As a student Kwon sharpened her pastry skills, going on to work at a handful of esteemed outposts in Boston and New York before making her home in the Windy City. And while she excelled in each of her positions, the aspiration to helm an establishment of her own design only grew. Kwon found a kindred spirit in the similarly driven Flores, a born-and-bred Chicagoan who hails from a tight-knit Filipino family.

“As a pastry chef, I knew I wanted to do breakfast,” she explains. “My husband is a savory chef. He wanted to do dishes that people who might not have had Filipino food before could later recognize on a menu at any mom and pop place. That's where Kasama came from—in Tagalog, it means ‘together’ or ‘including.’ It was fitting because we were fusing these two different concepts."

The hunt to find a property that could satisfy a confection-fueled daytime cafe and a destination dinner spot spanned more than two years. Finding a space large enough to fit the equipment for both purposes alone was a challenge. When the Ukrainian Village neighborhood joint the Winchester vacated its corner plot in late 2018 after a rocky four years in business, the stars aligned yet again.

“We actually drove past every day during that time because we lived nearby," says Kwon. "Tim would always say, ‘I’d love to open our restaurant in there, it would be so amazing.’ Then everything came full circle and we were able to purchase it.”

Siomai | Photo by Tim Flores

As they say in real estate, “location, location, location.” The adage proved true for Kwon and Flores from day one. Not only were they able to make good use of their investment by moving into a newly installed studio apartment above the restaurant, but increased COVID mandates transformed the largely residential strip into a hotbed of hungry work-from-homers in desperate need for daily sustenance. They sold out of food on opening day.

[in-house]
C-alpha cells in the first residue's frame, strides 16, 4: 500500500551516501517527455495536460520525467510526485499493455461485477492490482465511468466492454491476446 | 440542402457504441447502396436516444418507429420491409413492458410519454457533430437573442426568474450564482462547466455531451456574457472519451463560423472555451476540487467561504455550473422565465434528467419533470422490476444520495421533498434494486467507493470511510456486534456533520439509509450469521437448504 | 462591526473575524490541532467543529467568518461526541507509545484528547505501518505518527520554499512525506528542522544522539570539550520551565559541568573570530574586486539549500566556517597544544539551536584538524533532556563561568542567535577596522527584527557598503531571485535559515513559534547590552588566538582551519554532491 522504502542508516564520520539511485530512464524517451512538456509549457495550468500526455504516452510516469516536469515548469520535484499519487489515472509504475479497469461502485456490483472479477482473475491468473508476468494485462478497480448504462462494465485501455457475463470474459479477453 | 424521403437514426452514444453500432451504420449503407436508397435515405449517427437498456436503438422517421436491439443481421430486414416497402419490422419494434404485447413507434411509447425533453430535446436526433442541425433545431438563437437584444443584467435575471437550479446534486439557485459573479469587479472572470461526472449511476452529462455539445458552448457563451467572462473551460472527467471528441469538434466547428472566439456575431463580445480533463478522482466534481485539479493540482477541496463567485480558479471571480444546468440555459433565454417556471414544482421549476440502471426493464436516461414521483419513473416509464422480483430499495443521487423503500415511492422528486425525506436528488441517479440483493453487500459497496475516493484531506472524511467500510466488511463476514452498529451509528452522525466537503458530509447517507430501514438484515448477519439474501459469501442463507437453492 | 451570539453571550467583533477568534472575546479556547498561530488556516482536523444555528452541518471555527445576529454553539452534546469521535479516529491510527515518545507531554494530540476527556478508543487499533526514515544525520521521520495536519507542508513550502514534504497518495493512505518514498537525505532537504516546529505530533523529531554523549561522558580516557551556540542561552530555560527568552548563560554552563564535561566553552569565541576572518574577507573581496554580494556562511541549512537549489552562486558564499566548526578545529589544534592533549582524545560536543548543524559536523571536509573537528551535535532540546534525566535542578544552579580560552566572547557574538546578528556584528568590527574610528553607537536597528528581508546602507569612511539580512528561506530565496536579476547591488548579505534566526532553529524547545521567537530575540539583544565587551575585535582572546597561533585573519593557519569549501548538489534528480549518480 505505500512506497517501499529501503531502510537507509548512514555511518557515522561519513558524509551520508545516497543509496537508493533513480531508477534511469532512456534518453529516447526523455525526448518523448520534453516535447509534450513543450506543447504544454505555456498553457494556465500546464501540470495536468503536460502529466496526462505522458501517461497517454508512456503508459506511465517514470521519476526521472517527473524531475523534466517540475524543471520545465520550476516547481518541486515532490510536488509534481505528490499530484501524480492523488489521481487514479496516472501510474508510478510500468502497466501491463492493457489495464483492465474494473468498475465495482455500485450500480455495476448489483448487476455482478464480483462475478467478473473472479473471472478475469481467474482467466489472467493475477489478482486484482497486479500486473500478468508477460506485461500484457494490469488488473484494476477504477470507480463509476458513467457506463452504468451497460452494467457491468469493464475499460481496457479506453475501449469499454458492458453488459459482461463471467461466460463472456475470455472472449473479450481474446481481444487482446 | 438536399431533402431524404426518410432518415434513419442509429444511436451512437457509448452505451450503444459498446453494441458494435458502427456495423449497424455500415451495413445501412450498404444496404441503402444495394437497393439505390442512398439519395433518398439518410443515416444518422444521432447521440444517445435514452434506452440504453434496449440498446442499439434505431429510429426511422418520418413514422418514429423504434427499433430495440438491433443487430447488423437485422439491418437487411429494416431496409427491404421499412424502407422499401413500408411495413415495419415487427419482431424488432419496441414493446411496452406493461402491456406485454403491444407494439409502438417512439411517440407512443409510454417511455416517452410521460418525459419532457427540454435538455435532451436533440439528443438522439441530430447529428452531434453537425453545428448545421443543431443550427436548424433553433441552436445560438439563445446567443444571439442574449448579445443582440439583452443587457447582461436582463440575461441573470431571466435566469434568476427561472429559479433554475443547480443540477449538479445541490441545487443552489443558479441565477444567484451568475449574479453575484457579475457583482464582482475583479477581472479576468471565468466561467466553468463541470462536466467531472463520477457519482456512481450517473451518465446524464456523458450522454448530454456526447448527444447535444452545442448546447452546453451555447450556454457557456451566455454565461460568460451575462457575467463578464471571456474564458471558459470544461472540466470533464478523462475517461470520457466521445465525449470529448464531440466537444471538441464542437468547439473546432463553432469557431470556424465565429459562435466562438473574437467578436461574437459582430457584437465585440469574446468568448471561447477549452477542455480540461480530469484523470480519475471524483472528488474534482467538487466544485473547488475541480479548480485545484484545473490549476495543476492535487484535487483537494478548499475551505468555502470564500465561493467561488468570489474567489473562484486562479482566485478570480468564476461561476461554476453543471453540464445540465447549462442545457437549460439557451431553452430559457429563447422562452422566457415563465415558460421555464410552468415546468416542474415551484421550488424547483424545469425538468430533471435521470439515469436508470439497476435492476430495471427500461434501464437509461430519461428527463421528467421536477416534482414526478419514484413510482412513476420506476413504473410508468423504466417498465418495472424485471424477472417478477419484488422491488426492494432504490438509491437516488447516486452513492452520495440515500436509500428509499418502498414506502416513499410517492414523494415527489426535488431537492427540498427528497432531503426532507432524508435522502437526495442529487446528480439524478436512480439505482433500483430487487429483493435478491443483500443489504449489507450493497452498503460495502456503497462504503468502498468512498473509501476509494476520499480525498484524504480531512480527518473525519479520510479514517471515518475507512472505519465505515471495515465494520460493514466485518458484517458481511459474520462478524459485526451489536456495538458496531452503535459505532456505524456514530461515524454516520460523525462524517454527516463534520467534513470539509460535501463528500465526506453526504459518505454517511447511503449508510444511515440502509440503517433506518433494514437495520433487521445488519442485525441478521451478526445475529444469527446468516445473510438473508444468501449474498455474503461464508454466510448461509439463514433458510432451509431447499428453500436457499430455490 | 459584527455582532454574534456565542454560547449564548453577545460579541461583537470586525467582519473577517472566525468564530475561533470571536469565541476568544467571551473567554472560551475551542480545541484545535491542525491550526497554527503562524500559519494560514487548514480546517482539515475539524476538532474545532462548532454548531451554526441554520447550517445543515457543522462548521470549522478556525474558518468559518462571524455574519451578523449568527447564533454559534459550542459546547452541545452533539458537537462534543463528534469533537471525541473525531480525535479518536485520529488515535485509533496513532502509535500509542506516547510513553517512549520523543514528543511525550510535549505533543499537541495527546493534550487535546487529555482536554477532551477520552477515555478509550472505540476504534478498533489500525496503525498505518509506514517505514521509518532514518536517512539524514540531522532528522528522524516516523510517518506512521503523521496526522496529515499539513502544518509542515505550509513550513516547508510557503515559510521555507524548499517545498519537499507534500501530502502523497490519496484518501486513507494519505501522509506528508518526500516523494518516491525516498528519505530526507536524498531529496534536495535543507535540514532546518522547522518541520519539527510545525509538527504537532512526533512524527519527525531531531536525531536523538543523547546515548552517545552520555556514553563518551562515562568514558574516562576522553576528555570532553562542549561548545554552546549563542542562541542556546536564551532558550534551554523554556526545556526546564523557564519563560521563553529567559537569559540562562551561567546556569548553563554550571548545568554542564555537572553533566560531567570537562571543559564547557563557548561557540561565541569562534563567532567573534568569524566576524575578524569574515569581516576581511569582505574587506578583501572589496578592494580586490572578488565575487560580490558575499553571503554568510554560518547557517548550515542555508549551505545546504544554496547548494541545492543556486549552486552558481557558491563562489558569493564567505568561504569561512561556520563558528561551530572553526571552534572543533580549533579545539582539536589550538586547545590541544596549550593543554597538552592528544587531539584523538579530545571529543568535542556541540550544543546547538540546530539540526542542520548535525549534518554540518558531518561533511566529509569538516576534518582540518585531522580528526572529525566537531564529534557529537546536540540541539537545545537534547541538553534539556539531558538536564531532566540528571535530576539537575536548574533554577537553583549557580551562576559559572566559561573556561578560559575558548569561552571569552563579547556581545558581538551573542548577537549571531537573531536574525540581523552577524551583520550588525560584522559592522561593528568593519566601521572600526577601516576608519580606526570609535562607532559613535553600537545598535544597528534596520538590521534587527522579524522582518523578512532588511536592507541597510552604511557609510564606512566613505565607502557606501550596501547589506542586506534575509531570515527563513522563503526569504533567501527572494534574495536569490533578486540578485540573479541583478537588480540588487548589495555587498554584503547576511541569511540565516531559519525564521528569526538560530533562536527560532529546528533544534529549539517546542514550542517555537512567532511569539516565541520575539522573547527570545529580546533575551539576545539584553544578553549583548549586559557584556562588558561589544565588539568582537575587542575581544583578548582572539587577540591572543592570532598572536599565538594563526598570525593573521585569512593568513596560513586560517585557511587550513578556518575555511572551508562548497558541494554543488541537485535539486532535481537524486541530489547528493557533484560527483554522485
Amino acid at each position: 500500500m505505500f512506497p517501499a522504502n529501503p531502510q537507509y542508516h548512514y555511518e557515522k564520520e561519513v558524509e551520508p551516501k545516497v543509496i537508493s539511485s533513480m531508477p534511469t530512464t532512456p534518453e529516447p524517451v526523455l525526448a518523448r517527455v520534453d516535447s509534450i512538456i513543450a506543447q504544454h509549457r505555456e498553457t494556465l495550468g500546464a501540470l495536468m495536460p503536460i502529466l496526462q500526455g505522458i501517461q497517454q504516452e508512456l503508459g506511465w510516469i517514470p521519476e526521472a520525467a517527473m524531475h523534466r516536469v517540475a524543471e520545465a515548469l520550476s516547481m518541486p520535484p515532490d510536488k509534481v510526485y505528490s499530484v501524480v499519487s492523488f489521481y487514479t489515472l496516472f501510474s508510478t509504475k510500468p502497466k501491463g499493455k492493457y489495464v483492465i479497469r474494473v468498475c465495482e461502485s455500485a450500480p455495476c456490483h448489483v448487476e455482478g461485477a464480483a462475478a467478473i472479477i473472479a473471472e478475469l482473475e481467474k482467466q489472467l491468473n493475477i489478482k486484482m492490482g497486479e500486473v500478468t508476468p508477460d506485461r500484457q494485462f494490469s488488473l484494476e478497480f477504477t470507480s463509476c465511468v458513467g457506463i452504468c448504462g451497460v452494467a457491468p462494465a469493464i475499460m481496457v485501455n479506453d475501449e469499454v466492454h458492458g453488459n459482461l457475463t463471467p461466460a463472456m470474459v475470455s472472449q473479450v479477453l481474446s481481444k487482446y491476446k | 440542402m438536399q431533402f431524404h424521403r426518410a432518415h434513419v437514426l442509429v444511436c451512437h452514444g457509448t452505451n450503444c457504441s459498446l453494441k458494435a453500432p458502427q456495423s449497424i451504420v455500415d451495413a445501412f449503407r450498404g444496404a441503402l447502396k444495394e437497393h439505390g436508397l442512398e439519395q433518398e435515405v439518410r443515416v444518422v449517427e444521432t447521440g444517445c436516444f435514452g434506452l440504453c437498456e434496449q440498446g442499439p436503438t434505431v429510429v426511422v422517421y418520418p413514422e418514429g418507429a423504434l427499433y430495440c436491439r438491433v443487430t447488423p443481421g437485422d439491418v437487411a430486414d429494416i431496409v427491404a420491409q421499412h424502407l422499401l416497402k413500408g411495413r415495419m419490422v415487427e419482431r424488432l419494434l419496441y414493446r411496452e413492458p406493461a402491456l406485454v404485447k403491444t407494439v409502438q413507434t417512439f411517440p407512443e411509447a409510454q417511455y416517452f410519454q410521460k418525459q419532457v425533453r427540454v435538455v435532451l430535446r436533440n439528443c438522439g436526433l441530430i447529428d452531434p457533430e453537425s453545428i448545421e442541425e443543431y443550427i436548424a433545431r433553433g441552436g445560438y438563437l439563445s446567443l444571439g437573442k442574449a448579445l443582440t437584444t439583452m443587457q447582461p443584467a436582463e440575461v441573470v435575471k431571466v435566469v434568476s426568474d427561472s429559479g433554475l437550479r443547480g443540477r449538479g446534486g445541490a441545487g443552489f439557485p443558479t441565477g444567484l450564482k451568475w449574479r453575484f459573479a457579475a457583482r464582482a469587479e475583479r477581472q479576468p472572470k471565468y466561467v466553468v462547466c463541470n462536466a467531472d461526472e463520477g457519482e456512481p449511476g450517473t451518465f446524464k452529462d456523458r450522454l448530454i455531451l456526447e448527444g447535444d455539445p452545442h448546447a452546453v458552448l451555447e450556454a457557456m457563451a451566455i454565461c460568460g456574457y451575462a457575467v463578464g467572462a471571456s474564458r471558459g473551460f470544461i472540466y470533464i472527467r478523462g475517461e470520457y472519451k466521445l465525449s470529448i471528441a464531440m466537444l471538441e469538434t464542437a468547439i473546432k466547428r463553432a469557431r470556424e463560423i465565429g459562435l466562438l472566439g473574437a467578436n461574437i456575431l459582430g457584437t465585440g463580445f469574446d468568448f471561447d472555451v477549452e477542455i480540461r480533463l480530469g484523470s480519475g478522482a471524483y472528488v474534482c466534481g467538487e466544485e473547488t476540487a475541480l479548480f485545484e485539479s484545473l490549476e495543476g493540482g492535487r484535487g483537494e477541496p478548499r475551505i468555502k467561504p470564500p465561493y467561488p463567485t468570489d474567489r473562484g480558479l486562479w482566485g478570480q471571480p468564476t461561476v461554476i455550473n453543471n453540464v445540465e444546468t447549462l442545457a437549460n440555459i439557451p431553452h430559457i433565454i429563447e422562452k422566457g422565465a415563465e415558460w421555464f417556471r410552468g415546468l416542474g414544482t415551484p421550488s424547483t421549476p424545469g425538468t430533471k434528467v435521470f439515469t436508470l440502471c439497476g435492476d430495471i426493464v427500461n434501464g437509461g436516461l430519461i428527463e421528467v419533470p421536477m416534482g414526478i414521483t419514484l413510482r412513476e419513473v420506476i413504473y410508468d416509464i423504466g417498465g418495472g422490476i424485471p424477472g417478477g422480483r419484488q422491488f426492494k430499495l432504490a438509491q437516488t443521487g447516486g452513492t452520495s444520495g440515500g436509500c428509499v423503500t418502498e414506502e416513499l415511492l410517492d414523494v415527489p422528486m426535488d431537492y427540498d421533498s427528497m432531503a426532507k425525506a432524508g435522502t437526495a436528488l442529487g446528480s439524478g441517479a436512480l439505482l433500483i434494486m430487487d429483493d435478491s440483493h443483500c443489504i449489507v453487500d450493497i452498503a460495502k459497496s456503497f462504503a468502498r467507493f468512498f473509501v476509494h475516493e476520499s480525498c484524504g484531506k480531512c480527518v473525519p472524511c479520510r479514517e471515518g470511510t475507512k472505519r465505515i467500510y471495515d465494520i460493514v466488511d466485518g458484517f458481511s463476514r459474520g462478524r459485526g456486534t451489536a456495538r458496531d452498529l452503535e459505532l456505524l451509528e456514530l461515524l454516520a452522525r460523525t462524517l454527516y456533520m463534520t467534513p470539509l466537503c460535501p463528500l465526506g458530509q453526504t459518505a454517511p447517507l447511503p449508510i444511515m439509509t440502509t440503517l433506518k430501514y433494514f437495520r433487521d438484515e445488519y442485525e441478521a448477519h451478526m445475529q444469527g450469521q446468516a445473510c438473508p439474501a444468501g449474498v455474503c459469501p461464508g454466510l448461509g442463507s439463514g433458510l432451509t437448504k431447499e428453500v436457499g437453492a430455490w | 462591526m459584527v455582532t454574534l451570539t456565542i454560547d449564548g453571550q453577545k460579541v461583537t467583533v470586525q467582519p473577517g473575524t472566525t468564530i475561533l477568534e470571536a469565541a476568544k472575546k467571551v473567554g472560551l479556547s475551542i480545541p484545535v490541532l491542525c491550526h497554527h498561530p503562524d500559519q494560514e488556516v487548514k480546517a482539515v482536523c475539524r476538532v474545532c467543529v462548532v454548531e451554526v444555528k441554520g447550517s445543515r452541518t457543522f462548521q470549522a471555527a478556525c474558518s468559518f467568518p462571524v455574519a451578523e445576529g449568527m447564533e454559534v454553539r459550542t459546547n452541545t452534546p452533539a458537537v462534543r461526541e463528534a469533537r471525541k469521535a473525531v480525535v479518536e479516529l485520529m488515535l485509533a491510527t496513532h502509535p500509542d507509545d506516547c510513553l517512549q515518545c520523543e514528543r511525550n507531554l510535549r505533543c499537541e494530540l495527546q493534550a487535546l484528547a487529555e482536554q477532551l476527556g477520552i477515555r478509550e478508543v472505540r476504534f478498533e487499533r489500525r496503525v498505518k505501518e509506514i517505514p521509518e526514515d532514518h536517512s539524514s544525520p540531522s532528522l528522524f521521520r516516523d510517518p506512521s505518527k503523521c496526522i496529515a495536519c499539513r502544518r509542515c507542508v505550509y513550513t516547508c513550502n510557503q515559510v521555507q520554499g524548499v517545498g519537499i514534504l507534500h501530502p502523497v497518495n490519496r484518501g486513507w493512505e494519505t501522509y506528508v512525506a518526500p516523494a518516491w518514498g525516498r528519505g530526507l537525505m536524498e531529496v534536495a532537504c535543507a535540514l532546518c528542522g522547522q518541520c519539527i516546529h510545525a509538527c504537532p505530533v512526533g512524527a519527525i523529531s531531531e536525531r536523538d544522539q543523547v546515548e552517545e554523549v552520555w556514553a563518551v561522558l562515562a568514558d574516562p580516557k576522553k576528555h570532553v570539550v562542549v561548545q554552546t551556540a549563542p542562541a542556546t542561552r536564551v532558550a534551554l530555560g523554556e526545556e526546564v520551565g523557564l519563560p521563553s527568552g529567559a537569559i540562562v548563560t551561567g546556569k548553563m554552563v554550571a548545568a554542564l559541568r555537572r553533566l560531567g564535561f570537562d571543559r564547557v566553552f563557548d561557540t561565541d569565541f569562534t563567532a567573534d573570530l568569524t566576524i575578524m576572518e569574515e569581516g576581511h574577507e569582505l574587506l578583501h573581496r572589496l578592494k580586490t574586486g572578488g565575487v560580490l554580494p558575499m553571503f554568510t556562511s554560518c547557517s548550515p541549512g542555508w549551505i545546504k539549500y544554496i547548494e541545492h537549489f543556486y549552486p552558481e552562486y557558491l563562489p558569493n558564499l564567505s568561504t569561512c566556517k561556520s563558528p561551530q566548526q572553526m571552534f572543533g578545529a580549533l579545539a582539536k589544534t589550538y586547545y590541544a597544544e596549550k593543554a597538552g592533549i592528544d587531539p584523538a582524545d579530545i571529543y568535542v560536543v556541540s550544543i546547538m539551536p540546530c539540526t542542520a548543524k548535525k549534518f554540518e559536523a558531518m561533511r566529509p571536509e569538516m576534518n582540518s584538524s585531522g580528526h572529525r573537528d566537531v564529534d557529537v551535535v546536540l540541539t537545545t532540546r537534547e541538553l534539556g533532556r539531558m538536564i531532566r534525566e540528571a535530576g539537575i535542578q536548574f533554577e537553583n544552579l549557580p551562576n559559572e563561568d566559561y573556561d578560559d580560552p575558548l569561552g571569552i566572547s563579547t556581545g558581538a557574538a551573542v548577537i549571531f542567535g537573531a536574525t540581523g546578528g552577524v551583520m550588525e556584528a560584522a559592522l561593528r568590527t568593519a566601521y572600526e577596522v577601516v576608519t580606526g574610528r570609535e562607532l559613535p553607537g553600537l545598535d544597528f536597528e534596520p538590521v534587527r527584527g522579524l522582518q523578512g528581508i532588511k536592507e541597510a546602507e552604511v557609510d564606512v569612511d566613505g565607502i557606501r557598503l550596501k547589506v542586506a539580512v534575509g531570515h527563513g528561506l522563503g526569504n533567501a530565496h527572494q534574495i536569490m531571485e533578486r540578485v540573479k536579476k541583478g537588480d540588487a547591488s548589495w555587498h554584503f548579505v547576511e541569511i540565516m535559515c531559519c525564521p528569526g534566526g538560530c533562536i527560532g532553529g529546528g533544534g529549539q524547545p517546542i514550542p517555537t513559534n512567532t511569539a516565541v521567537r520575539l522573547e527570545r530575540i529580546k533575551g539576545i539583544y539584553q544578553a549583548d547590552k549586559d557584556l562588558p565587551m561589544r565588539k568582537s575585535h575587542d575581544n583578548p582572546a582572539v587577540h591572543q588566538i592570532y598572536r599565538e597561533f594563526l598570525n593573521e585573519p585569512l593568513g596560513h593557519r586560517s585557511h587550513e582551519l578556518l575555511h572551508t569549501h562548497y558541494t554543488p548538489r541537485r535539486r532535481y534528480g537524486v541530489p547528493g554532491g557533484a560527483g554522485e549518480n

“Before we opened, people would see us out front working on the patio and they would stop and say, ‘We're so excited something is coming in here,'" Kwon says. “The neighborhood has carried us this whole time. There are so many people we know by name, we know their families and we see them growing up. I don't think we would’ve made it this far if it weren't for them coming in every single day for coffee and pastries.”

The sheer number of sweet and savory pastries on display is reason enough to visit and keep visiting. It’s all delicious, from decadent ube and huckleberry Basque cakes to buttery cranberry-orange brioche, plump Kouign-Amann laced with fragrant cardamom, and flaky hand pies stuffed with velvety fruit compote. But it’s the ham and cheese danish that steals the show. Shaped like an eclair to facilitate on-the-go snacking, the oblong indulgence cradles a river of creamy raclette fondue topped with a generous mound of freshly-shaved Serrano ham and finished with a delicate black pepper caramel.